Unfortunately, there remains a hint of truth to this assessment, even with a greater goal in mind. Certainly as an element that was introduced through a special, there was a lot of unexplored territory in the Illuminati's clandestine operations, but invariably one can't help but feel there needs to be more at work, even in the asthetics, than a tour through neo history.
Staring down this issue's cover, it would be unfair to say the book was without repercussions. Inherently the title immediately fails if it alters established history, but by playing with the present, the Illuminati are conceptually enabled as they gather the veritable pandora's box of power that is the Infinity Gauntlet -- another call back to the eighties and nineties of Marvel event comics.
Those who don't know Brian Reed may adopt an air of cyncial suspicion when they learn his entry into comics essentially came from penning the Ultimate Spider-man game with his Illuminati co-writer, Brian "How much for the rabbits?*" Bendis.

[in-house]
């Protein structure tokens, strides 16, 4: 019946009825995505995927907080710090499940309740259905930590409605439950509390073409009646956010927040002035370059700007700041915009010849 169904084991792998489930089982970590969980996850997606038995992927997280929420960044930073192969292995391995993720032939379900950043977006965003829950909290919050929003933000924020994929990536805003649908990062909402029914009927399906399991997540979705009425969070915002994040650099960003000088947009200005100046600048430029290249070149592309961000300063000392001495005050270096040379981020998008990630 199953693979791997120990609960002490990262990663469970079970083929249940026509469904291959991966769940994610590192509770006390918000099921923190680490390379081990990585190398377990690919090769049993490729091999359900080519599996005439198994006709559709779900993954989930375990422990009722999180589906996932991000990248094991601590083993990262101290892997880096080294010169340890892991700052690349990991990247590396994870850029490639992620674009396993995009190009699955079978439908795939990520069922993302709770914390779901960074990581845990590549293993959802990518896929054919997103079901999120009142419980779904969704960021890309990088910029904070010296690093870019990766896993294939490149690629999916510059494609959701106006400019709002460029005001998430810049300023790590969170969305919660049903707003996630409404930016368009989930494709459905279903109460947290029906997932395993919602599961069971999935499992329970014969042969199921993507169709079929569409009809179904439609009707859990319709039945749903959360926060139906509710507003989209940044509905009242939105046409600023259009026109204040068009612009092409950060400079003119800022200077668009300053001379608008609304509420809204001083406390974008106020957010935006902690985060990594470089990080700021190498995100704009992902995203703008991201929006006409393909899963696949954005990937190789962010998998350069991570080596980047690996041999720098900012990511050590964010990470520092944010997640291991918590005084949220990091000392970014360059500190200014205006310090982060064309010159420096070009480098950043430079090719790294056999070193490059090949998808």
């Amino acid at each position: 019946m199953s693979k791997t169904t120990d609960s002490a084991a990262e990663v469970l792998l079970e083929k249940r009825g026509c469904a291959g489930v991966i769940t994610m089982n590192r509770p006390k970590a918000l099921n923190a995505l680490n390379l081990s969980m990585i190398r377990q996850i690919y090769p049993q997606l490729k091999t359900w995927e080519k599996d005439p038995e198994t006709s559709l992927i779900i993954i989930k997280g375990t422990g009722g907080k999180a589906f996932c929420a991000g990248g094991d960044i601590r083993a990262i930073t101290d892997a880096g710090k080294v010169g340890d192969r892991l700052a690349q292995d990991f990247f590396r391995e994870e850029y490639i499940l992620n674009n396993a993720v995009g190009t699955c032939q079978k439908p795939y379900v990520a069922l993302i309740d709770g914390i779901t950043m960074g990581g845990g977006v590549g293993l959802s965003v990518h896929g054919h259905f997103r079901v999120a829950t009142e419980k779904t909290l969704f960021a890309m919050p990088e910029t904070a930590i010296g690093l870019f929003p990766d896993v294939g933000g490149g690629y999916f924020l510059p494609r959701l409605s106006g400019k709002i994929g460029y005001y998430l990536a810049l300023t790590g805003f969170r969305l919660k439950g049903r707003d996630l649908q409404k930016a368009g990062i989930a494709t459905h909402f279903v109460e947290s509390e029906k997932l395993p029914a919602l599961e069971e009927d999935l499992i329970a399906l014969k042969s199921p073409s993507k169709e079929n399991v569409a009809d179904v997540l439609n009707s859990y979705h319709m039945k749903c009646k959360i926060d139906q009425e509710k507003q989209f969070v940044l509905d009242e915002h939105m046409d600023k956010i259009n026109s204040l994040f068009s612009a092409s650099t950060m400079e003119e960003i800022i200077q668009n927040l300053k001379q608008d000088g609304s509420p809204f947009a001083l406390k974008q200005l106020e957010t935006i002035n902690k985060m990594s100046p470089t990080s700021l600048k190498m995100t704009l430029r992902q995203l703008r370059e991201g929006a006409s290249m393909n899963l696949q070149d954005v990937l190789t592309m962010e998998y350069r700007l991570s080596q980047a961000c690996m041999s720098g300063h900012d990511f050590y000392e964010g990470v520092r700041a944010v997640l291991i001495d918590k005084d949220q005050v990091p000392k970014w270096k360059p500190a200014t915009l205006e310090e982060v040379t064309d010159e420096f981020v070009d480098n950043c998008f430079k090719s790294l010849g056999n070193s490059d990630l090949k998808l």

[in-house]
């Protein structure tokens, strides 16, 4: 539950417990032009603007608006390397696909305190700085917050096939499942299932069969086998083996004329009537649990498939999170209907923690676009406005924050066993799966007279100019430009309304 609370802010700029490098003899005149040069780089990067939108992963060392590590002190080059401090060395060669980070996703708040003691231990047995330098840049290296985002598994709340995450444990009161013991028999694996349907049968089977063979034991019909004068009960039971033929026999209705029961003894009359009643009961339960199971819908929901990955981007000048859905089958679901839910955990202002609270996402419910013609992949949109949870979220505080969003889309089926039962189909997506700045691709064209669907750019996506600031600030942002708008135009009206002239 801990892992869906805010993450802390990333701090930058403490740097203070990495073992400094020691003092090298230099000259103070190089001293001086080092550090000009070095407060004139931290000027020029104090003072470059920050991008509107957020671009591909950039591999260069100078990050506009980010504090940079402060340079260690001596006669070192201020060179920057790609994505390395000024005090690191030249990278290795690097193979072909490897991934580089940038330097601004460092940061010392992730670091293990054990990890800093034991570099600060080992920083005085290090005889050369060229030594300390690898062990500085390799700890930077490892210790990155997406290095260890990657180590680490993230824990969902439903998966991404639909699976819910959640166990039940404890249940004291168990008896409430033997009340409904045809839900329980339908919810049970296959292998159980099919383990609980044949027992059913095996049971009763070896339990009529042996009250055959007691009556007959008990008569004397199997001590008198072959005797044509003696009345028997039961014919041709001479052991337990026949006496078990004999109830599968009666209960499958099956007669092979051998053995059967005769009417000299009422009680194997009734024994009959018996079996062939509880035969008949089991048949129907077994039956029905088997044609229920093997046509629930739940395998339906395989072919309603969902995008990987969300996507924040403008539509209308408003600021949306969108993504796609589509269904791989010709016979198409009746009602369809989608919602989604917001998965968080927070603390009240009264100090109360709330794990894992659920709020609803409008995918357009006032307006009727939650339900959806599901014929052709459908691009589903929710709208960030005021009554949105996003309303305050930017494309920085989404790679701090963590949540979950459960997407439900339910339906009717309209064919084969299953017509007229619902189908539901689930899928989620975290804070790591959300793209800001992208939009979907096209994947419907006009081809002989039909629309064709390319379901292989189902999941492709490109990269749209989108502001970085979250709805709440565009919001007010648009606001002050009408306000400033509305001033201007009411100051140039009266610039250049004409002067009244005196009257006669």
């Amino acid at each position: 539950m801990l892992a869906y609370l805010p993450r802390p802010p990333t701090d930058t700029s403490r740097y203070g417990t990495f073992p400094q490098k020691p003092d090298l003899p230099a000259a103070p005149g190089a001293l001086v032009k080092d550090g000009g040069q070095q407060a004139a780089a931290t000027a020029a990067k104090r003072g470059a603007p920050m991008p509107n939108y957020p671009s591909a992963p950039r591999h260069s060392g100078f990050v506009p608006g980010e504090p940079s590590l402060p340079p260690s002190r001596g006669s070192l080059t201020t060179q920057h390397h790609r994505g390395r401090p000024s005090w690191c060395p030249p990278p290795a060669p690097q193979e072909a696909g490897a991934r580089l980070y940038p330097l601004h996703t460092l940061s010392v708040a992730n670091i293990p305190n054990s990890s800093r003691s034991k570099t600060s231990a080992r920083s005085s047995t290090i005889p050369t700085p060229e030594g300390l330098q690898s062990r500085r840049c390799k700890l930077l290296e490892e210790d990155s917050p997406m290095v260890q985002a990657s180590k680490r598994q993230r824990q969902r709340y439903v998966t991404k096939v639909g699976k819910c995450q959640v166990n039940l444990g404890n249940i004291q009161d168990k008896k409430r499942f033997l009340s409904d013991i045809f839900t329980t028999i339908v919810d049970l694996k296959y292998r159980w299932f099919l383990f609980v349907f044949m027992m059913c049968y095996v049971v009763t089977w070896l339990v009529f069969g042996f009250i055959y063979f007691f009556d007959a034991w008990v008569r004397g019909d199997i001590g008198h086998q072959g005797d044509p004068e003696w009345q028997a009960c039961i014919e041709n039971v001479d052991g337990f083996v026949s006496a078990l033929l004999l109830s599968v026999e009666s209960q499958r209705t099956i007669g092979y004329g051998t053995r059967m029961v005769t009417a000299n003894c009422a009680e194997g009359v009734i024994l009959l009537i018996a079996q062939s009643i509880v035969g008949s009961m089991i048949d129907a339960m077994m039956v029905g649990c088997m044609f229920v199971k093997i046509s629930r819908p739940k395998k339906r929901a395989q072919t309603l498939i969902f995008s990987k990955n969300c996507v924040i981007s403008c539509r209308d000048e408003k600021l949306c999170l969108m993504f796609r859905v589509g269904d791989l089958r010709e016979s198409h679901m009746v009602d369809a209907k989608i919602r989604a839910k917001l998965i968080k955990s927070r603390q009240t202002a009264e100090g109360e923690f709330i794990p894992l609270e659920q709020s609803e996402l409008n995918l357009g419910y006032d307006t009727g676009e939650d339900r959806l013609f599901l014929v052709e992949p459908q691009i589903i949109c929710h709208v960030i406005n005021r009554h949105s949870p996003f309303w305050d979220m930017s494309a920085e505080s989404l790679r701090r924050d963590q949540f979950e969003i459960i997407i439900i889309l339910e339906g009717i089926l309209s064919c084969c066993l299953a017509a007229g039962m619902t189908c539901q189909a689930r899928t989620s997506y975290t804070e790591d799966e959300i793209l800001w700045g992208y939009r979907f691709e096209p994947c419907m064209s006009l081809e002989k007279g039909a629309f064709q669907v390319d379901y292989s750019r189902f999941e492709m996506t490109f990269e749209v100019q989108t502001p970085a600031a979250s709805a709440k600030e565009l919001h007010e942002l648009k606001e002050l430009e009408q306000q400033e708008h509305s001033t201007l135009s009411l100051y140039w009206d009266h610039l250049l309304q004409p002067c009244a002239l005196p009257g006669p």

Reed has since entrenched himself in the Marvel writing staff with a sturdy run on the well sponsored, but inherently B-list, Ms. Marvel solo-title.
Continuing the theme, Reed has now expanded into even less admirable territory, taking up the writing chores of the resurrected, and conceptually maligned, Captain Marvel. More surprising than that, some say he's actually doing a pretty damned good job of it, too.
Now, I'm going to attempt to bend logic in ways even the infinity gauntlet would struggle to do, but stay with me here. We devolve into an abridged version of the Brian Reed history, because there's an important note to be made of Illuminati.
Given the collection of characters involved and the conceptual potential of their adventures, New Avengers: Illuminati does read dramatically under par, but even so, it holds on to a steady mediocre because of reasonably solid characterization. A skill monsieuer Reed appears to have adopted from his contemporary writing partner, who also, despite repeatedly bashing his chromed head against a wall built of his weaknesses, is undeniably competent when characterization is concerned.